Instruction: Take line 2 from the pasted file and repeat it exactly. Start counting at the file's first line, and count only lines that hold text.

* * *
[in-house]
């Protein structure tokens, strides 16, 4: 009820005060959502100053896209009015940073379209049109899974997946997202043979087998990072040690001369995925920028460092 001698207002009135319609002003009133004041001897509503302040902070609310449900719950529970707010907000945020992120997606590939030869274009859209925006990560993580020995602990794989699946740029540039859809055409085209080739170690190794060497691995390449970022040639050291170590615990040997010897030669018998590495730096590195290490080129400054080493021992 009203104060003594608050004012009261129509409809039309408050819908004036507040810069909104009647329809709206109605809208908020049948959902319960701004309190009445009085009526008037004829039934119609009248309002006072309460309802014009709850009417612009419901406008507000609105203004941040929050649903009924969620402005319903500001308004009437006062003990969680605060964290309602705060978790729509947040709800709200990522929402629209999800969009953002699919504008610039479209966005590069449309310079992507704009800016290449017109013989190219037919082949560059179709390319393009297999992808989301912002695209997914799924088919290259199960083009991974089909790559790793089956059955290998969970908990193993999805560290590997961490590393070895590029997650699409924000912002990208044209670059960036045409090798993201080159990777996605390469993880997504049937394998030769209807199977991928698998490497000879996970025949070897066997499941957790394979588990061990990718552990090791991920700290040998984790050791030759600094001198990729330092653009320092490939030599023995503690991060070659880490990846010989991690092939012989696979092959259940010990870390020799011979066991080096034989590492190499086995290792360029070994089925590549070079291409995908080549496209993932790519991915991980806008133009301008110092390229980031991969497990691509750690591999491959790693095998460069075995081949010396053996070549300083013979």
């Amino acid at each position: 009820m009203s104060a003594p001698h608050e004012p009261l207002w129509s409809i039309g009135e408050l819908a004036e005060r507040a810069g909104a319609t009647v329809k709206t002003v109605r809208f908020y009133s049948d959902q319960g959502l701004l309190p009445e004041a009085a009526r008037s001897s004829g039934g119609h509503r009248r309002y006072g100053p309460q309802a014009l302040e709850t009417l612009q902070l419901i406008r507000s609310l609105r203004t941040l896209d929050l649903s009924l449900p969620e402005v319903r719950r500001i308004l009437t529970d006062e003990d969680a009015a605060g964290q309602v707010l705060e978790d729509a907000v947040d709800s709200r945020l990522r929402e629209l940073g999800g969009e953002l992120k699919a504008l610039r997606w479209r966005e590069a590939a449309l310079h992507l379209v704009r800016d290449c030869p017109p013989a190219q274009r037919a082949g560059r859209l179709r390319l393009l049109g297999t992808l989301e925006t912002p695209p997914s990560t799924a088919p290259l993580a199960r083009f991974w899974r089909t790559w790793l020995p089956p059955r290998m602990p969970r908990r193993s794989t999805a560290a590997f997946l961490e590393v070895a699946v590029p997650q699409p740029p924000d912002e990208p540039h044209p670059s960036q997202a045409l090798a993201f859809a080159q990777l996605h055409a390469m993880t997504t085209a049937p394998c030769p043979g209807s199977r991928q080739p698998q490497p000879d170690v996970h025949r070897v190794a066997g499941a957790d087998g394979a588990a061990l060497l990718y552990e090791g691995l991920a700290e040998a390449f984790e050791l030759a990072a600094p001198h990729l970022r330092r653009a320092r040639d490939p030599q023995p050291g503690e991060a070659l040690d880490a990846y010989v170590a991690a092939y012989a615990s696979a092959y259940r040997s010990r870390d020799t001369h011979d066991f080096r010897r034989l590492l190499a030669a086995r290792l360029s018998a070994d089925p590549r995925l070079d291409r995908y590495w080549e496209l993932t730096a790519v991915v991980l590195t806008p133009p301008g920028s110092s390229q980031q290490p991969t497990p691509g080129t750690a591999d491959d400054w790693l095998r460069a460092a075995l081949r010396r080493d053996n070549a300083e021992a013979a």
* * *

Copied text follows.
């Protein structure tokens, strides 16, 4: 009820005060959502100053896209009015940073379209049109899974997946997202043979087998990072040690001369995925920028460092 001698207002009135319609002003009133004041001897509503302040902070609310449900719950529970707010907000945020992120997606590939030869274009859209925006990560993580020995602990794989699946740029540039859809055409085209080739170690190794060497691995390449970022040639050291170590615990040997010897030669018998590495730096590195290490080129400054080493021992 009203104060003594608050004012009261129509409809039309408050819908004036507040810069909104009647329809709206109605809208908020049948959902319960701004309190009445009085009526008037004829039934119609009248309002006072309460309802014009709850009417612009419901406008507000609105203004941040929050649903009924969620402005319903500001308004009437006062003990969680605060964290309602705060978790729509947040709800709200990522929402629209999800969009953002699919504008610039479209966005590069449309310079992507704009800016290449017109013989190219037919082949560059179709390319393009297999992808989301912002695209997914799924088919290259199960083009991974089909790559790793089956059955290998969970908990193993999805560290590997961490590393070895590029997650699409924000912002990208044209670059960036045409090798993201080159990777996605390469993880997504049937394998030769209807199977991928698998490497000879996970025949070897066997499941957790394979588990061990990718552990090791991920700290040998984790050791030759600094001198990729330092653009320092490939030599023995503690991060070659880490990846010989991690092939012989696979092959259940010990870390020799011979066991080096034989590492190499086995290792360029070994089925590549070079291409995908080549496209993932790519991915991980806008133009301008110092390229980031991969497990691509750690591999491959790693095998460069075995081949010396053996070549300083013979």